Inspectors' Powers

When investigating any animal cruelty complaint, an ISPCA inspector's priority is look after the animal's welfare.

Once the animal is 'safe', Inspectors determine whether there is evidence to suggest that an offence has been committed. If so, as authorised officers under the AHWA 2013, ISPCA inspectors can compile and submit a case file in relation to the matter.

Under the Act, ISPCA Inspectors can enter any property (apart from private dwellings) without the owner's consent, if they have reasonable grounds to suspect that an offence is being committed under the AHWA 2013.

Where appropriate, the Act also gives ISPCA Inspectors the power to:

  • Use reasonable force to enter a property (other than a private dwelling)
  • Use reasonable force to enter a vehicle to rescue an animal.
  • Issue Animal Health and Welfare Notices’ requiring owners to get veterinary care or to improve the way in which they feed and house their animals. 
  • Failure to comply with an Animal Health and Welfare Notice is an offence and such failure may result in the seizure of any animal referred to in the notice.
  • Seize an animal or other property or evidence relating to an offence.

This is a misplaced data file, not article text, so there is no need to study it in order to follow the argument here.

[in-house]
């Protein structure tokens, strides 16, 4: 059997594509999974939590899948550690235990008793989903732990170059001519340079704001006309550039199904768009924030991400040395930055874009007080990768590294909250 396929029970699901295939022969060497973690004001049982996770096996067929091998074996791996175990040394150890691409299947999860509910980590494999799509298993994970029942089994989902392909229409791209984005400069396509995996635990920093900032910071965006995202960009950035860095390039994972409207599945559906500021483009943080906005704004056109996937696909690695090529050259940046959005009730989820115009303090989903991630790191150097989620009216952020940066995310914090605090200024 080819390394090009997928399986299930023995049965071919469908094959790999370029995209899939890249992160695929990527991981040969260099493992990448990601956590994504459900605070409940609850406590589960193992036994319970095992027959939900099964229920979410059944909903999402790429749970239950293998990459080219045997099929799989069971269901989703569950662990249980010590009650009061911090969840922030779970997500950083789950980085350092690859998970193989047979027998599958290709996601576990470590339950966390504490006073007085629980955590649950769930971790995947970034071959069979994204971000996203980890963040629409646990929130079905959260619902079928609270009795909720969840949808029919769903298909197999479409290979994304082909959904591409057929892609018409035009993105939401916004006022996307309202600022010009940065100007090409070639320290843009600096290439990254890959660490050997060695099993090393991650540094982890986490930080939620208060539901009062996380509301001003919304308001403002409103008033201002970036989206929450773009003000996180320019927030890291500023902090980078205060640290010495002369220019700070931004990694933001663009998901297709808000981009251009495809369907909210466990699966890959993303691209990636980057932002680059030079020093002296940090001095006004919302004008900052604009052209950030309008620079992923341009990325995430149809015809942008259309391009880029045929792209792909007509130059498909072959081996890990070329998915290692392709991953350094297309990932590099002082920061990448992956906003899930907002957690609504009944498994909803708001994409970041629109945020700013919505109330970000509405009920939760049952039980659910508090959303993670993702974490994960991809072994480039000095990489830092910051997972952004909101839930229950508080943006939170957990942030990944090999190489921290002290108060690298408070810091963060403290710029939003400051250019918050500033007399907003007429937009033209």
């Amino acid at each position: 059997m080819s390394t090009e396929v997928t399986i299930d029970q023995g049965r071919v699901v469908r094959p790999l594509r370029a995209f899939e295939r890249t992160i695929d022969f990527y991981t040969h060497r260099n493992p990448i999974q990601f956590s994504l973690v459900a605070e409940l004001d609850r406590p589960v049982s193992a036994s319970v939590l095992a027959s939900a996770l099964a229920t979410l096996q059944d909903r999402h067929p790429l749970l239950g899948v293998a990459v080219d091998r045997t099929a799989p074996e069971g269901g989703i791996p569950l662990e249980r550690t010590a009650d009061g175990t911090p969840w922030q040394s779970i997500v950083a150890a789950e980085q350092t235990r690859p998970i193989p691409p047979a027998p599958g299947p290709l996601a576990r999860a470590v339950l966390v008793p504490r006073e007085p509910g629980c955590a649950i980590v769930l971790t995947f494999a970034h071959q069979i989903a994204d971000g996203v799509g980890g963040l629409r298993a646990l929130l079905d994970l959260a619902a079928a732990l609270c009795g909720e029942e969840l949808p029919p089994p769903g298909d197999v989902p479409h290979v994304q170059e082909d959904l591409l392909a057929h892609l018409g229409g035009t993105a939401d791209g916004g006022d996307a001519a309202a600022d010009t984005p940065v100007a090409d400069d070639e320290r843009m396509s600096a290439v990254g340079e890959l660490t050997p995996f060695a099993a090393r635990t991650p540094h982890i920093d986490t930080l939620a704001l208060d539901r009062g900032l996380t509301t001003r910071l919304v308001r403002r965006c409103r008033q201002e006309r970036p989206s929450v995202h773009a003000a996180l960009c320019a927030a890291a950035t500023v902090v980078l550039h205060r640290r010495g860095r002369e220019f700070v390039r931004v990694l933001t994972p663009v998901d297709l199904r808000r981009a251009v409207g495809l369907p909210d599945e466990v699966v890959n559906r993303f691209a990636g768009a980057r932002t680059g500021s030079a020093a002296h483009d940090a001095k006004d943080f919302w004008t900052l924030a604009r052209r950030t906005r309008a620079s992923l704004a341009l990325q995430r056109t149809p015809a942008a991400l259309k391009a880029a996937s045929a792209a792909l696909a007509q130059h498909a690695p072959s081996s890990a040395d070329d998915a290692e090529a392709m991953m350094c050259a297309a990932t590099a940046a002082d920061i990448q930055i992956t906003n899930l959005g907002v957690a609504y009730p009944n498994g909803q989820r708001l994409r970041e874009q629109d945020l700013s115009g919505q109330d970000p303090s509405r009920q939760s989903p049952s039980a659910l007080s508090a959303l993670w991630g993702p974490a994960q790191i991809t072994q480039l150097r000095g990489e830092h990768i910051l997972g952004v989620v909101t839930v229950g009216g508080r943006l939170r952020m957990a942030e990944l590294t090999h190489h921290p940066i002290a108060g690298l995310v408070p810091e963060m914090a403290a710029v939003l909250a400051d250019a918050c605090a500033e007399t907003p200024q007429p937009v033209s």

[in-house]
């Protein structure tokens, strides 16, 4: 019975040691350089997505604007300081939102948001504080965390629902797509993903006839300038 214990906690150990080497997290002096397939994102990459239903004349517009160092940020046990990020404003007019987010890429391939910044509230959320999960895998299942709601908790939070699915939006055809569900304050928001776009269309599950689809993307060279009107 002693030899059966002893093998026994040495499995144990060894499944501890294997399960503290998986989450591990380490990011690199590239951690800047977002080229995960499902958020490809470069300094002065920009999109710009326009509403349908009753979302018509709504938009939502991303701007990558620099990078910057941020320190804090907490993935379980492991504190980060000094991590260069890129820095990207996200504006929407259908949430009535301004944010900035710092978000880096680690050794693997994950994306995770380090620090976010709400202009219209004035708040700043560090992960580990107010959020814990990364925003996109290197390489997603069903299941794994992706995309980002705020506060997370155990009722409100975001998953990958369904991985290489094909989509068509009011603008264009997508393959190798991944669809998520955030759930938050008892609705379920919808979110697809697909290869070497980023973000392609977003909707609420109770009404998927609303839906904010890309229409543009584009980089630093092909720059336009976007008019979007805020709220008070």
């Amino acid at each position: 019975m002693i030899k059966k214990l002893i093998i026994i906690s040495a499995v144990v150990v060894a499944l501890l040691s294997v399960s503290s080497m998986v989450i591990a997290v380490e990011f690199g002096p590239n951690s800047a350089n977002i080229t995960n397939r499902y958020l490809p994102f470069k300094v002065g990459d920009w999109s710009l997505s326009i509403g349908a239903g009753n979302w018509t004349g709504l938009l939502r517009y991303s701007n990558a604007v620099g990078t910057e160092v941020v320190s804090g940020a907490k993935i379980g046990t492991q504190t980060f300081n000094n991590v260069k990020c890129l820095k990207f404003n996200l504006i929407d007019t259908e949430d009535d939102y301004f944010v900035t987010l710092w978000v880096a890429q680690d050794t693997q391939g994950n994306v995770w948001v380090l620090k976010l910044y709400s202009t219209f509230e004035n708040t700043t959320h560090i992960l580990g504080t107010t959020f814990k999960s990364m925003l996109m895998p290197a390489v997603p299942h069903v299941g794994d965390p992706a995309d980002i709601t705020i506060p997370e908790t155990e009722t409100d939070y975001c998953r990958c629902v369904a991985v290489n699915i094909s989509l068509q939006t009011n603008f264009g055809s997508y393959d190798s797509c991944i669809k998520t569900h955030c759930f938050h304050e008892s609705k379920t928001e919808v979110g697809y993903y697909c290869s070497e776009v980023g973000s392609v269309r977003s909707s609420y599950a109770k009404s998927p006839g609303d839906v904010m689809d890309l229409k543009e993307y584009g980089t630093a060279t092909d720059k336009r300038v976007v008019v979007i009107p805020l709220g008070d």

• Request and authorise a veterinary surgeon to humanely euthanise an animal that is suffering so severely that this is the kindest thing to do.

By law, an animal owner must give such assistance or information to an authorised officer as may reasonably be required.

The AHWA 2013 provides more information on the specific powers of the ISPCA’s Inspectorate in Section 38.

Penalties under the AHWA 2013

Where possible, our Inspectors use their communication skills and animal welfare knowledge to teach animal owners to care properly for their animals, or to surrender them. Prosecution is very much the last resort.

  • A person convicted of an offence can be fined up to up to €5,000 on summary conviction or €250,000 on indictment (i.e. in higher court)
  • A person convicted of an offence may be imprisoned for up to six months or five years on indictment
  • A person convicted of an offence may be banned from owning or caring for an animal for any period, including life.

Inspectorate Report 2018

On Friday 24th May 2019, we launched our Inspectorate Report 2018.  The report outlines that 17,338 calls were made to the ISPCA's National Animal Cruelty Helpline resulting in 3,494 investigations, 1,102 animals being seized or surrendered and 18 cases finalised in court under the AHWA 2013.

You can view the full report here and our press release here.  

For more information as well as a copy of the Inspectorate Report 2017, 2016, 2015 and 2014, please click here

ISPCA National Animal Cruelty Helpline - 1890 515 515

ISPCA National Animal Cruelty Helpline poster can be downloaded here 

If you believe an animal is being cruelly treated or neglected, please call 1890 515515. Monday to Friday 9.00am - 5.00pm in the strictest of confidence or report on line here